NEW YORK (AP) One of the toughest decisions parents make as they send their children off to college is whether to pack checkbooks, debit cards or credit cards that the kids can use for school costs and personal expenses.
Checking accounts and debit cards have the advantage of imposing limits; if there's no money in the account, the kids can't spend. Credit cards may allow more spending flexibility especially in emergencies but they can risk enticing the kids to overspend and take on debt they can't afford.
Experts say the decision should be based on a child's maturity and comfort with money. They also recommend parents be aware of their children's spending, regardless of the payment option they choose.
''In high school, the parents take care of everything financial for their kids,'' said Steve Avdul, co-author of ''Real Life 101: A Guide to Stuff That Actually Matters.'' ''When they graduate, the kids will be on their own. College is the transition, and it needs to be a partnership.''
Scott Hanson, president of HMA Public Relations in Phoenix, said his son, Mathew, 18, will head for Northern Arizona University in Flagstaff this fall with a checking account. Mathew has been building up his balance with pay from his summer job at a fast-food restaurant.
''It's his checking account, but if we needed to, we can put money into that account for him,'' Hanson said.
The account has a linked debit card, which Mathew can use to buy gasoline or get cash, Hanson said. But Hanson has ruled out a credit card, at least for now.
''I'm a big believer in living within your means, and I think it's much easier to track expenses with a checking account,'' Hanson said. ''I worry that with a credit card, if kids don't completely understand how it operates, it can get away from them.''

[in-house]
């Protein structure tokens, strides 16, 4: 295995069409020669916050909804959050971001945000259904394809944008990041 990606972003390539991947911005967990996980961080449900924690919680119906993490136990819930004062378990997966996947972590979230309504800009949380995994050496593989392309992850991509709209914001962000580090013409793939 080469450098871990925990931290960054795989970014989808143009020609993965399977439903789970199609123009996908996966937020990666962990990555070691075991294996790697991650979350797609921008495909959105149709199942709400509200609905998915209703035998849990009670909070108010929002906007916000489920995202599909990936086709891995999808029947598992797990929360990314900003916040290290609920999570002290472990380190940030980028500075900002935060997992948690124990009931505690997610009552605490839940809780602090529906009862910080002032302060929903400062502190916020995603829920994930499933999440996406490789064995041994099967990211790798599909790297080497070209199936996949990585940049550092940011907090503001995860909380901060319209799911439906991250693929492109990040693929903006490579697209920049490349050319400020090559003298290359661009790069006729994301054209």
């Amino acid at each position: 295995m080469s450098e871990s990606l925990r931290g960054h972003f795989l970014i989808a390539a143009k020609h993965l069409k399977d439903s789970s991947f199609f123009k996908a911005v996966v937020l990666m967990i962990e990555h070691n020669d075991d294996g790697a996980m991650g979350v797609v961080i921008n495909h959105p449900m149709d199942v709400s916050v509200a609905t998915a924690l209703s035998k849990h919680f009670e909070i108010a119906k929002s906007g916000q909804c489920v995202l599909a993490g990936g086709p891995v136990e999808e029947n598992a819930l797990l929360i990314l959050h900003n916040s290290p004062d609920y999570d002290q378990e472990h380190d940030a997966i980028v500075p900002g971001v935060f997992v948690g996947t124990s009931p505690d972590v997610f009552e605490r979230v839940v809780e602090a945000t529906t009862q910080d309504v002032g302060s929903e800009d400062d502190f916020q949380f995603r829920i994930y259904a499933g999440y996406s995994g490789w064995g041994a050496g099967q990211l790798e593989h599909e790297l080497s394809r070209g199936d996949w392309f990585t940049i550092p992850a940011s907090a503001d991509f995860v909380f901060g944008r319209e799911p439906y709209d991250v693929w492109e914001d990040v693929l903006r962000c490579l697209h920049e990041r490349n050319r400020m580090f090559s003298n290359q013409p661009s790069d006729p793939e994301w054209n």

Neale Godfrey, author of ''Money Still Doesn't Grow on Trees: A Parents Guide to Raising Financial Responsible Teens and Young Adults,'' recommends families consider cash cards.
A number are now available, including the Visa Buxx prepaid card, which allows parents to supply money by phone or on the Internet and to monitor how it's used. Kids can use it like a debit card to purchase products or like an ATM card to get cash.
''First, you need to put your child on a budget,'' Godfrey advised. ''Let them estimate what it's going to cost, item by item, for food, clothing, incidentals. And put only that amount on the cash card.''
The advantage, she said, is that it helps young people learn to live on a budget.
''Make sure they collect receipts and go over them with you,'' she said.
Kateri Callahan, president of the Alliance to Save Energy in Washington, D.C., said she got Visa Buxx cards for her teenage children several years ago.
''We were getting nickeled and dimed for money, so we started putting a set amount on their cards each month,'' Callahan said. ''They learned how to manage money. They watch how much in on the cards.''
She added that she can put additional money on the card via the Web or a phone if her children need it for a special purchase.
Her daughter Conrey, 18, who will be attending Vanderbilt University in Nashville, Tenn., this fall, will be funding the card with her own savings.
''A lot of my friends are getting a debit card or their own credit card,'' Conrey said. ''But not checking. Most of my friends never use checks anymore because plastic is much more convenient.''
Another option is a credit card tied to the parents' account. MasterCard offers a Family Account that allows spending limits to be customized for each card. Monthly statements break down purchases for each individual using the account.
Robin Katz, a group leader for Weight Watchers who lives in Roslyn, N.Y., will be sending daughter Danielle, 17, off to Boston University in the fall with a credit card linked to her account. Danielle also will have a checking account at a bank with branches in both Boston and New York to make it easier to deposit money, Katz said.
Katz said her daughter has been using a credit card for about a year.
The main advantage, Katz said, is security: ''The card just seems to be a better way than having her carry a lot of cash.''
Steve Avdul and his brother, Derek, who wrote ''Real Life 101,'' favor credit cards for college students.
''It can be a good tool. The goal is to teach them (your kids) to use it responsibly,'' Steve Avdul said.
Derek Avdul suggests parents co-sign for credit cards for their children rather than giving them a card on the family account.
''You want that student to get practice in receiving month bills and being responsible for paying them,'' he said. ''And it will help them establish their own credit rating.''
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